Posted Jan 20, 2017 at 8:57 AM
Oh, how times have changed. I can remember back in the not-so-distant past, that Sunday was considered "sacred."By Dan Van Ommen
Oh, how times have changed. I can remember back in the not-so-distant past, that Sunday was considered "sacred." God rested on the seventh day and declared (in the Ten Commandments no less) that his followers do the same. No work was to be done on the Sabbath day by man or animal. The penalty for breaking the law of the Sabbath was more than a little harsh ... it was death by stoning.
Thank goodness the penalty for "breaking" the Lord's day, even 50 or 60 years ago was not quite that severe. Maybe that's because the Sunday "rules" as set forth, were basically idiotic.
Some of the rules and regulations that were part of my teenage years included some real humdingers mostly designed to suppress fun of any kind. No Sunday bike riding (unless you could do it in the basement where the neighbors couldn't observe), and no mowing the lawn or watering the grass. I read about one old farmer who got a goat to graze on the lawn each Sunday. His neighbor, being offended by the gravity of this sin, shot the goat on the way home from church.
Also, there was no eating out on Sunday (unless you were in Florida out of sight), and no swimming was allowed, although we were permitted to wade in the water up to our knees. Right here in Zeeland, many of the pop machines at gas stations were unplugged on Sunday. My all-time favorite "sin" was playing baseball on Sunday. Some of Holland and Zeeland's best players went to Grand Rapids to play - under an assumed name. Somehow I think the spirit of the Sabbath commandment was lost in all this striving to honor a day instead of the creator of the day.
The New Testament presents a more progressive and practical attitude concerning the Sabbath. "But the Sabbath was made to benefit man, and not man to benefit the Sabbath (Mark 2:27 LNT)." This declaration was made by Jesus on a Sabbath day as he and his disciples were walking through a field. They were hungry and were breaking off heads of wheat and eating them. The religious leaders, as usual, were appalled and dismayed.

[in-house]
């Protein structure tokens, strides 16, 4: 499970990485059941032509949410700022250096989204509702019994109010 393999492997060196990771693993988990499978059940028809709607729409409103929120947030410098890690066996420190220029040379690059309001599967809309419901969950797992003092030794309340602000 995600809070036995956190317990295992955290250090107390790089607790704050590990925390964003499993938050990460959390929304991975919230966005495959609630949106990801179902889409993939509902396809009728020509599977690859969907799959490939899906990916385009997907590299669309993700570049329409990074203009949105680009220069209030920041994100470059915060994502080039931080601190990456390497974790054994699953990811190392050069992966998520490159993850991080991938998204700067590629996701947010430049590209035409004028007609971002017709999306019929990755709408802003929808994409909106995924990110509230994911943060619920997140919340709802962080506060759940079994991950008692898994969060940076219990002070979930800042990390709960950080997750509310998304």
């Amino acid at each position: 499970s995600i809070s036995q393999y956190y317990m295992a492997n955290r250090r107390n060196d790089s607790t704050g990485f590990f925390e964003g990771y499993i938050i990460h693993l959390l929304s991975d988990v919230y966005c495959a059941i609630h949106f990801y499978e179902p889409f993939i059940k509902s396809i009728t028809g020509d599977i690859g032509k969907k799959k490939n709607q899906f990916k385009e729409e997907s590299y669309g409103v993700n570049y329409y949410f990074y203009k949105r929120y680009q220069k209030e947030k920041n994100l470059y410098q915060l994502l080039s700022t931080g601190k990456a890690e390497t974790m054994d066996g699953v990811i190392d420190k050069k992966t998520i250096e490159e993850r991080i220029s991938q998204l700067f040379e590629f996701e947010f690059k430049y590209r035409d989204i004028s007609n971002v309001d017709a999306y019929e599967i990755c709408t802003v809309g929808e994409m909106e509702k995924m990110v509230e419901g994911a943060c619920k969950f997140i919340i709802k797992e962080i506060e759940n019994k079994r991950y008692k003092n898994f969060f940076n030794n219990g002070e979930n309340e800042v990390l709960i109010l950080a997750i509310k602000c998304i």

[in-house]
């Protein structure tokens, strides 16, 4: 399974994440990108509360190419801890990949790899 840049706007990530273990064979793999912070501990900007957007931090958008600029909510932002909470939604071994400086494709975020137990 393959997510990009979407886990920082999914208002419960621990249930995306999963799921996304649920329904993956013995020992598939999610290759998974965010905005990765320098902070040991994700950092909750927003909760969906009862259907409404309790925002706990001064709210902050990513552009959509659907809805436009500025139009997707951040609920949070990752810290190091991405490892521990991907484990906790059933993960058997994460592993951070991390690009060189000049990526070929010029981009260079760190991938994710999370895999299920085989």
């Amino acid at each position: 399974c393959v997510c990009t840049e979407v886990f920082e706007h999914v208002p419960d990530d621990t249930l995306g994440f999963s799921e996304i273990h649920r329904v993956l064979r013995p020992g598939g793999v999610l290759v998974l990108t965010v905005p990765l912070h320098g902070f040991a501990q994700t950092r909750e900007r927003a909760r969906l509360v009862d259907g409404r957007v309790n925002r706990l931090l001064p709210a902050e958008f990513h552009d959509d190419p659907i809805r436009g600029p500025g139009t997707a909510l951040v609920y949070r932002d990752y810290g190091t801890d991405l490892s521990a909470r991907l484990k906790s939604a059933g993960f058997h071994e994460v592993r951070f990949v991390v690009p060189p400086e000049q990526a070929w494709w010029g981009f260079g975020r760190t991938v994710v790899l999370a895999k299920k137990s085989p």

Jesus had introduced a new way of doing things (Mark 2:21) and a new attitude of worship and renewal. He did not do away with the Sabbath, he enhanced it. So how are we to experience Sunday in 2017?
First, let me suggest that we heed the example set forth in Genesis 2:2. We need a day of rest and worship. In this age of constant communication, we need to unplug and recharge. We need to learn to withdraw from the daily rat race. Even church activities can add to a hectic Sunday. Also, Sunday is a day of "worship" for the sports enthusiast. Some have the idea that the holy trinity is football, basketball and baseball. Between church activities and sports, Sunday can easily turn into the most hectic day of the week, not a day set apart to draw closer to the Lord and to each other.
Further, I believe Sunday can be a day when the Lord can heal our bodies and renew our spirit(s). We can only do this as we withdraw, check out and dare to simply stare out the window or fall asleep under a shade tree.
Finally, let me suggest that Sunday should be a day of joy. We need to break the legalistic attitudes of bygone days, take deep breaths and enjoy God's air. We also should enjoy each other. Sunday is not a day to be alone because you won't go to a restaurant with friends for fellowship after church.
"And God saw everything that he had made, and behold it was very good." That was at the end of day six in the creation story. On day seven, God created the model for a day of rest. The New Testament enhances that model.
I'm so glad the approach has changed and that we can learn to experience and, yes, even enjoy Sundays. I really look forward to Sunday. It is a day I can rest, relax, recreate and recharge ... and not feel guilty about any of it. What a joy, from never on Sunday to always on Sunday!
- Dan Van Ommen is a Zeeland resident and a member of the Reformed Church in America. Contact him at firstname.lastname@example.org.